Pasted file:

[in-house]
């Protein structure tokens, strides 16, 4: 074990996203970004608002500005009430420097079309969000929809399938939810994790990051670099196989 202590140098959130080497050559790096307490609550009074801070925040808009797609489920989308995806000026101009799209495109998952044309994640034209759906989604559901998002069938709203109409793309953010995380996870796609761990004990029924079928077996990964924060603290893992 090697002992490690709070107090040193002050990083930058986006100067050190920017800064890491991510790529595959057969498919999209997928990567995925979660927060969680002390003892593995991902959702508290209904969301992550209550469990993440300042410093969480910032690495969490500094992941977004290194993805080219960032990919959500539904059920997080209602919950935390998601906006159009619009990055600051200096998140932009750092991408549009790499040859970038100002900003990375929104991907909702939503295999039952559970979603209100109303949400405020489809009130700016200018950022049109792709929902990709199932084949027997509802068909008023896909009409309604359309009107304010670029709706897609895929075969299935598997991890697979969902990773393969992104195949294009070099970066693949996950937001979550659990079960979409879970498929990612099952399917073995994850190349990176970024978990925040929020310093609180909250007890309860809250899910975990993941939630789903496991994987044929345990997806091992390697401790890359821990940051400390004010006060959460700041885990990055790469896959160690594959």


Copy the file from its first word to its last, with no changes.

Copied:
[in-house]
């Protein structure tokens, strides 16, 4: 074990996203970004608002500005009430420097079309969000929809399938939810994790990051670099196989 202590140098959130080497050559790096307490609550009074801070925040808009797609489920989308995806000026101009799209495109998952044309994640034209759906989604559901998002069938709203109409793309953010995380996870796609761990004990029924079928077996990964924060603290893992 090697002992490690709070107090040193002050990083930058986006100067050190920017800064890491991510790529595959057969498919999209997928990567995925979660927060969680002390003892593995991902959702508290209904969301992550209550469990993440300042410093969480910032690495969490500094992941977004290194993805080219960032990919959500539904059920997080209602919950935390998601906006159009619009990055600051200096998140932009750092991408549009790499040859970038100002900003990375929104991907909702939503295999039952559970979603209100109303949400405020489809009130700016200018950022049109792709929902990709199932084949027997509802068909008023896909009409309604359309009107304010670029709706897609895929075969299935598997991890697979969902990773393969992104195949294009070099970066693949996950937001979550659990079960979409879970498929990612099952399917073995994850190349990176970024978990925040929020310093609180909250007890309860809250899910975990993941939630789903496991994987044929345990997806091992390697401790890359821990940051400390004010006060959460700041885990990055790469896959160690594959």